Canadian military falls off course

A Nelson resident reflects on NDP MP Alex Atamanenko's conscientious tax.

NDP MP Alex Atamanenko and various members of the politically diverse public interested in conscientious tax uses devoted the evening of February 22 to hearing what Alex’s proposed Bill C-363 was about through talk, discussion, and film. There are so many valid points that could be mentioned.

Given that we in Canada have recently stood together donning pink T-shirts to bring attention and change to bullying behaviours through the impetus of some courageous Canadian high school students, this meeting was of optimal timing. Canada’s history as a peacekeeper and supporter of human rights has become so eroded in the past six years that many countries’ representatives walk out of international conferences when Canada’s representatives stand to speak.

Personally, very few of these Canadian representatives voice anything remotely close to my views when it comes to human rights, environmental issues, or interactions in other countries’ affairs. My father spent his early manhood years in fighter planes over Europe, and also spent his lifetime career as Air Force personnel, part of Canada’s commitment to prepared defense. Until he died at 90 years old, Remembrance Day was of the utmost importance to him, my Legion leader mother, and their peers to impart the message of the values of peace, sharing, and caring…beyond borders.

At this conscience Canada meeting, one of the most disturbing facts shared was that in past armed war conflicts, 80 per cent of the casualties and wounded were the combatants/soldiers. Over the past recent years of war, the ratios are inverted so that 80 per cent of those harmed and killed are civilians. Having military resources to defend ourselves and to provide peacekeeping services globally is vastly different than being forces of invasion and brutal military force lacking target discernment.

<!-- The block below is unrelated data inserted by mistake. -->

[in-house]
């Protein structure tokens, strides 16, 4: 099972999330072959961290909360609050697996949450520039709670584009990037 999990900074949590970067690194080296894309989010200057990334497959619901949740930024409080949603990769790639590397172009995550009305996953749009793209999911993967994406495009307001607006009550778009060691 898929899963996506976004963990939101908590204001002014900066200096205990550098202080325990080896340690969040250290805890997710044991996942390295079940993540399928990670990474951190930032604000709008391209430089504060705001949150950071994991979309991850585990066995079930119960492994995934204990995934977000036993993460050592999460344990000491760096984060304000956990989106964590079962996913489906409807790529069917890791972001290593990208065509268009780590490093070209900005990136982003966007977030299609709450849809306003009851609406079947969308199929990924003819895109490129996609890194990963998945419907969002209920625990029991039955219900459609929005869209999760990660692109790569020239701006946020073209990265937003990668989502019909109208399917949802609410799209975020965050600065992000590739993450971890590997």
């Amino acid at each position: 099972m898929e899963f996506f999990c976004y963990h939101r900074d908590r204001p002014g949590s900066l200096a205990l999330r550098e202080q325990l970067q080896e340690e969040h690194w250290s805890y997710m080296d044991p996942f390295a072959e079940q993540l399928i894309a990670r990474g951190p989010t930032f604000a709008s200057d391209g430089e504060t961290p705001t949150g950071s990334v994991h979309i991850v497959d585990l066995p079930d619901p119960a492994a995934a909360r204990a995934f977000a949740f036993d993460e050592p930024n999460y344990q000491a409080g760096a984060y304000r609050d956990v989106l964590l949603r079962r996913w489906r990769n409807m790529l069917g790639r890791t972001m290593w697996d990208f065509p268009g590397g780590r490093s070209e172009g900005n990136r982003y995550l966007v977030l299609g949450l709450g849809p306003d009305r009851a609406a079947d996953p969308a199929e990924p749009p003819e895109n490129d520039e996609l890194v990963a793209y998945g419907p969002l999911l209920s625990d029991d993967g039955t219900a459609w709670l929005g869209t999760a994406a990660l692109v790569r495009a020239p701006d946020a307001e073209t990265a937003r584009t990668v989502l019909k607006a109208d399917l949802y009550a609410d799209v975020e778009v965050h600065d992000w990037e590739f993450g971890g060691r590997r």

That our government chooses to model bullying tactics in global relationships seems out of sync with the views of many members of the Canadian public, including our presently non-voting youth whose leadership is so admirable and valuable.

A local writer and astrologer, Michael O’Connor, stated in February: “…our world has reached something of a crisis point. Greed, corruption and crimes against nature and humanity have become so much the norm that many hardly even see them anymore or have simply tuned them out in futility, disgust and/or despair.”

On February 22, a participant commented that, “Aggression leads to fear; fear leads to silence; silence leads to the breakdown of civil society.”

Wherever called for in our lives, it is up to those of us blessed to be Canadians to uphold and stand for dignified and integral paths to peace through equality, discussion, and respect.

Our own lives are the foundations and reflections of relationship possibilities with Earth’s global community. The age of power-over has shifted to unified internal power as we recognize and truly value each other as fellow humans beyond the superficiality of titles and hierarchal positions in society. We can choose to be voices of compassionate humanity in action by serving as we would our own beloved families, those who are our global neighbours, sisters, brothers, elders, and children.

In a nutshell, that was the theme of the conscience Canada meeting where those present chose to look at how our tax contributions are in alignment with our moral values of responsibility as global citizens. True resolutions are possible as the corporate war games profiteering agenda of fear is ending because Earth’s diverse peoples choose unity.

Madelene Rutski

Nelson

 

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